Art lovers will have lots to revel in during the fifth annual Party on the Porch at the Amon Carter Museum of American Art in Fort Worth. The iconic building, named after former Star-Telegram publisher Amon G. Carter Sr., closed in June for an overhaul. And when the doors of the newly remodeled space open on Sept. 14, it’ll be easier for patrons to access what’s new inside.
Carter was an avid collector of renowned Western artists Frederic Remington and Charles M. Russell, whose works are among those on display in the museum’s redesigned galleries.
“Our Legacy Galleries, which house work by Fredric Remington and C.M. Russell, are now better situated within the context of the museum’s entire collection,” says museum spokesperson Kimberly Daniell. “Seven new, permanent collection galleries each offer a new perspective on American creativity with art organized around themes that explore a set of ideas.”
Much like its namesake, the museum is about community. The space was built in 1961, meant to house Carter’s collections while fulfilling his wish for it to operate for “the benefit of the public and to aid in the promotion of cultural spirit in the city of Fort Worth and vicinity,” says the museum website. It’s also meant to “stimulate the artistic imagination among young people residing there.”
Admission to the museum’s permanent art collections is always free. Following 10 days of members-only previews, the Party on the Porch, which is also free, will kick off at 10 a.m. on Sept. 14, and continue until 10 p.m., allowing visitors to party into the night.
“Visitors enjoy getting to explore the museum after normal museum hours through tours and art-making,” Daniell says. “A highlight of the night is the outdoor concerts. This year, we are opening with Abraham Alexander, a Fort Worth native, followed by The Band of Heathens from Austin.”
Along with the music, festivities and food trucks, revelers can also gaze at the work of innovative artists like Gordon Parks, Camille Utterback and others.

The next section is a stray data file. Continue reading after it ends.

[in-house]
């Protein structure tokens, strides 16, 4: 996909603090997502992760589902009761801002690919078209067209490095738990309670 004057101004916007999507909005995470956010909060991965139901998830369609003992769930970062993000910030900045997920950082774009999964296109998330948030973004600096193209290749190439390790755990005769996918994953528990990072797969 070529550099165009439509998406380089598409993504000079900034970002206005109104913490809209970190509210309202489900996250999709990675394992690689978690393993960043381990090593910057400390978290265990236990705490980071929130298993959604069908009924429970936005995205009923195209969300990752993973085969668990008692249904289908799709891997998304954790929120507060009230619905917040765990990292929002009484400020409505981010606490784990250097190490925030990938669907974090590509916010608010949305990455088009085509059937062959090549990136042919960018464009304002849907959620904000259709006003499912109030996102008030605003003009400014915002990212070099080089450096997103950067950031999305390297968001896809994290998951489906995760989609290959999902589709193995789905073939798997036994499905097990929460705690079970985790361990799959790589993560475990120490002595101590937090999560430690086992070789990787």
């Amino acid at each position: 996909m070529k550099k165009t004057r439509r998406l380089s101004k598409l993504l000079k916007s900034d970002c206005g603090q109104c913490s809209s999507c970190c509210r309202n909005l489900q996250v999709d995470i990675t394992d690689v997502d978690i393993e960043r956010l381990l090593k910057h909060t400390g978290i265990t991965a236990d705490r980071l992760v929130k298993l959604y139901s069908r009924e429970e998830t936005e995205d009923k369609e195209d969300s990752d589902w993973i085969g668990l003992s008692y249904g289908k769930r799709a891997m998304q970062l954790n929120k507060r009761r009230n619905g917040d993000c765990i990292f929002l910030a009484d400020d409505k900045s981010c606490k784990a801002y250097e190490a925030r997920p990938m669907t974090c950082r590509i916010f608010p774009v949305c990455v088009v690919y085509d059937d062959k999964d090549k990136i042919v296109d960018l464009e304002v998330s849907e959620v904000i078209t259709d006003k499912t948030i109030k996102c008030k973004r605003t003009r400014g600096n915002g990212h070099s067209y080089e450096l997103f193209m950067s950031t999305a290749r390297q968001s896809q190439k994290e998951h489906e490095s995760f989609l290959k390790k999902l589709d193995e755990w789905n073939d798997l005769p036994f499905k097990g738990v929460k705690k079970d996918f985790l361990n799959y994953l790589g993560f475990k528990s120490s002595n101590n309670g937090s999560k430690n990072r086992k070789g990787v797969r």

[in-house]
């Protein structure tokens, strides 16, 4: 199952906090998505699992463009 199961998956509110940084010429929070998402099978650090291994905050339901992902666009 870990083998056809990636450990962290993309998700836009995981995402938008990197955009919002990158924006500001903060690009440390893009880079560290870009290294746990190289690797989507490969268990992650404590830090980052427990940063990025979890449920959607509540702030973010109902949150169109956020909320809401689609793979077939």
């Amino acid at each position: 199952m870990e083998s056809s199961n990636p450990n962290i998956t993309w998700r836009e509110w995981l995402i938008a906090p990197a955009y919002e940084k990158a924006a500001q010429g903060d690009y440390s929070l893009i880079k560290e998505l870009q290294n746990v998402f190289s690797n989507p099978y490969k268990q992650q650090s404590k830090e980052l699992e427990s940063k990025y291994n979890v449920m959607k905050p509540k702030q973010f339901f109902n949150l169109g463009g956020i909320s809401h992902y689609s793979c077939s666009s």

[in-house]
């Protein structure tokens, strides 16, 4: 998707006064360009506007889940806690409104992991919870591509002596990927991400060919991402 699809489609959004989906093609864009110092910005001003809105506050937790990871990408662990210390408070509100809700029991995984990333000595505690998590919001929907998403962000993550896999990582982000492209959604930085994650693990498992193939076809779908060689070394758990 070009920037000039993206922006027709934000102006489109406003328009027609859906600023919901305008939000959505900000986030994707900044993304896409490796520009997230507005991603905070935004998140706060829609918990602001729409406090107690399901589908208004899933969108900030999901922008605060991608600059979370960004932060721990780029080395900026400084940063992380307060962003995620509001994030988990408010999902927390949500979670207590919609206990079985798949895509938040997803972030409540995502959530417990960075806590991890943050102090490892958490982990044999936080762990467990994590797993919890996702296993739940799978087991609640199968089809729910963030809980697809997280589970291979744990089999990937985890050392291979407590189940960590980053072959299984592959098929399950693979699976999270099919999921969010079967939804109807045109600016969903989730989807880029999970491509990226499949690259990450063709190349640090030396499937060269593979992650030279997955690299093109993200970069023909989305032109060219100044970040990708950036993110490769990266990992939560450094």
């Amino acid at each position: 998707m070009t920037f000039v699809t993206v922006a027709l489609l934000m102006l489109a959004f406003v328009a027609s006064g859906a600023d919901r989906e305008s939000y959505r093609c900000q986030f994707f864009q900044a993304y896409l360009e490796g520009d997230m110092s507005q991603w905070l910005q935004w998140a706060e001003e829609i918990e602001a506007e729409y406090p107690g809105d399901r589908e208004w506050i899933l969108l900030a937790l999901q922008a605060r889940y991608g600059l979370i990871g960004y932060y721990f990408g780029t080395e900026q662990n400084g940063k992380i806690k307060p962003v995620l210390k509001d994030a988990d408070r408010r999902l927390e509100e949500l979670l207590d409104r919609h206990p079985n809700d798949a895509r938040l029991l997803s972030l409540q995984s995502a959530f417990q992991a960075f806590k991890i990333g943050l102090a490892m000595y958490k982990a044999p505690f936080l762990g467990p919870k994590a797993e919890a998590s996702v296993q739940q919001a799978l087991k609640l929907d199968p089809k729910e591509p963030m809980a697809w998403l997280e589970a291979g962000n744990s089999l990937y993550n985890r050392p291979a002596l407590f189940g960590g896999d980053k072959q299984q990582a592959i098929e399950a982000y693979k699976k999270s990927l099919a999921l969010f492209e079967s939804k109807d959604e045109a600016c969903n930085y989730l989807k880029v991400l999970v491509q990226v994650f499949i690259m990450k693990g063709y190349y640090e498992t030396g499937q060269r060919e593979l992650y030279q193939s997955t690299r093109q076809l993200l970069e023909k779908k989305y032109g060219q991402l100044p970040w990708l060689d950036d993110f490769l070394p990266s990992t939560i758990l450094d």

Parks seized the spirit of the civil rights movement through his lens and became one of the most prominent photographers of his time. Visitors can learn more about the artist and his style through Gordon Parks: The New Tide, Early Work 1940–1950, which runs through Dec. 29. The exhibit provides an intimate look at the early years of the artist through 150 photographs as well as books, magazines, news articles and pamphlets.
Parks' groundbreaking work pushed for racial equality for African Americans. “From his fashion photographs to his thoughtful depictions of American life, Parks used the camera as his tool for proclaiming the value of an American community built on freedom and equality.”
In addition, new media artist Camille Utterback’s living abstractions are set to come alive in Set in Motion: Camille Utterback and Art That Moves. Visitors can interact by walking, dancing or moving in the space of the installation, which runs through Dec. 8 and is shown along with a collection of works by trailblazing female artists.
The unique style of Fort Worth artists Scott and Stuart Gentling can also be seen through 23 of their watercolors, which will be displayed in Seeing in Detail: Scott and Stuart Gentling’s Birds of Texas, a collection of hyper-detailed paintings using copious brushstrokes just on one feather alone.
Meanwhile, in Puente Nuevo by Justin Favela, contemporary artist Justin Favela uses colossal amounts of cut tissue paper to create murals in the museum that are inspired by works within the museum’s collection.
“Favela draws on his own Mexican and Guatemalan heritage to reinterpret art work from the past,” says the release. “His work bridges past and present and creates connections across cultures, bringing dynamic color, energy and fun to the museum experience.”
Brett Abbott, the museum’s director of collections and exhibitions, says there’s been a remarkable amount of commitment to renewal, creativity and investment in the institution this year.
“We are excited to welcome our audiences back to the new Carter,” he says.
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